Wednesday, November 14, 2012

Double dinner

This afternoon I attended the opening of Towards Modernity: Three Centuries of British Painting at the Beijing World Art Museum. It's an unusual exhibition in that all the works are from a loose consortium of small-to-medium sized museums in the north-west of England, spearheaded by Bury Art Museum. One might think that this would be rather limiting for a big survey show of British art in the 18th, 19th and 20th centuries. It's true, it doesn't include many of the major, iconic works which reside in the big national institutions, but it does include most of the major names: Reynolds, Constable, Turner, Whistler, Burne-Jones, Epstein, Piper, Hepworth, Moore, Freud etc. 
White Mountain (1888)
The big surprise was the number of artists I'd never heard of. Loads of them. And mostly surprisingly good. For example: a very abstract landscape painting by someone called William Stott-of-Oldham. (He wasn't a Lord or anything; he just called himself that to differentiate himself from another Lancastrian painter, Edward Stott). It's called White Mountain, from 1888, but looks like it could have been painted now. Anyway, if you'll pardon the pun, it all hangs together very well. But the really great thing is that it's going on to five other cities.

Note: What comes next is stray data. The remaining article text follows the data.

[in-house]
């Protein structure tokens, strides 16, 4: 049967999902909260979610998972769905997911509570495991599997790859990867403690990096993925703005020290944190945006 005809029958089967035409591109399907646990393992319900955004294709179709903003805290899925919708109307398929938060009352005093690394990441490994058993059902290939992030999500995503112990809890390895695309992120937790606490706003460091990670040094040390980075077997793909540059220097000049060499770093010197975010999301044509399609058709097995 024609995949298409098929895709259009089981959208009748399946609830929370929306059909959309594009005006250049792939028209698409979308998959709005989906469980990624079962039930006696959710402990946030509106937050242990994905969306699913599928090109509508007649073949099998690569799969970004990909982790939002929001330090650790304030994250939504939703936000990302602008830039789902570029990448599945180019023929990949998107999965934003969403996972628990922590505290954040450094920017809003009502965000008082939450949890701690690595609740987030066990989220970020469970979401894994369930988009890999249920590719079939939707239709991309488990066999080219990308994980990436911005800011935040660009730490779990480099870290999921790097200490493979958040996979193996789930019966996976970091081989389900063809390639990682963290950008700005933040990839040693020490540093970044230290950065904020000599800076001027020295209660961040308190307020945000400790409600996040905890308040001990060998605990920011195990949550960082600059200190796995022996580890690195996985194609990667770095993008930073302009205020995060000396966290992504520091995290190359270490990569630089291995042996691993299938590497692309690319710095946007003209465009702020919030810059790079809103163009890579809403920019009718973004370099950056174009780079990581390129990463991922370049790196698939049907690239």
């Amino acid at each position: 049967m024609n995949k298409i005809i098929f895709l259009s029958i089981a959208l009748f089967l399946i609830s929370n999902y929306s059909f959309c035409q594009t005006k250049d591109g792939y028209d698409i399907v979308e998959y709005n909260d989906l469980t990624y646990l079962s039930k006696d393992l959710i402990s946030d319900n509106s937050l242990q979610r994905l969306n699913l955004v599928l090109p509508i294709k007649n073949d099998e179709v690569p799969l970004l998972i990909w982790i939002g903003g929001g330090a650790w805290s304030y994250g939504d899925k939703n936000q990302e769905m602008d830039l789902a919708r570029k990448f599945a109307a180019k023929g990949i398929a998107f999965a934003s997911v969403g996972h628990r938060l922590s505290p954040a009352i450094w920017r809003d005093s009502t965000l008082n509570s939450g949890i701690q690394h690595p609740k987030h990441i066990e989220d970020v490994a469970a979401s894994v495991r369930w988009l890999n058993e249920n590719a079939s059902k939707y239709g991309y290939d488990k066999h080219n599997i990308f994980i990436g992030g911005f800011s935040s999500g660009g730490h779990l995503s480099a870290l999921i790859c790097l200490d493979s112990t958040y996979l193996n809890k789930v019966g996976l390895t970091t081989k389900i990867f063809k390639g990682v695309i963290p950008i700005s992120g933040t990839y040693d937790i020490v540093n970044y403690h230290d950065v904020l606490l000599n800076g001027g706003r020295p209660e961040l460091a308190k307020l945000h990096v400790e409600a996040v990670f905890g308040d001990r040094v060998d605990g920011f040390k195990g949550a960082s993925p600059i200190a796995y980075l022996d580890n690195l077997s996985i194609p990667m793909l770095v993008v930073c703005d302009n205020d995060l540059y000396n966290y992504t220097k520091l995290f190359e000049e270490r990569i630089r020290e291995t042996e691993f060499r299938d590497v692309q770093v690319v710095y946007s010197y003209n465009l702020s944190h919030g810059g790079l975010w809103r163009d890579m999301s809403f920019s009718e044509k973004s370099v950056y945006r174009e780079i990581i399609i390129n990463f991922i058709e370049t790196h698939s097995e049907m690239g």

This was followed by two dinners: an early one at the museum (which I tried to pick at rather than devour), and a later one across town with Liz, my cousin David & his wife Oddveig. They both work for Shell, met in Norway, have been based there for the last ten years, but have just moved to Beijing. So we're 'family'... but, apart from a few family reunions, weddings and funerals, we barely know each other. Nice to be reacquainted actually. 
I returned home stuffed.

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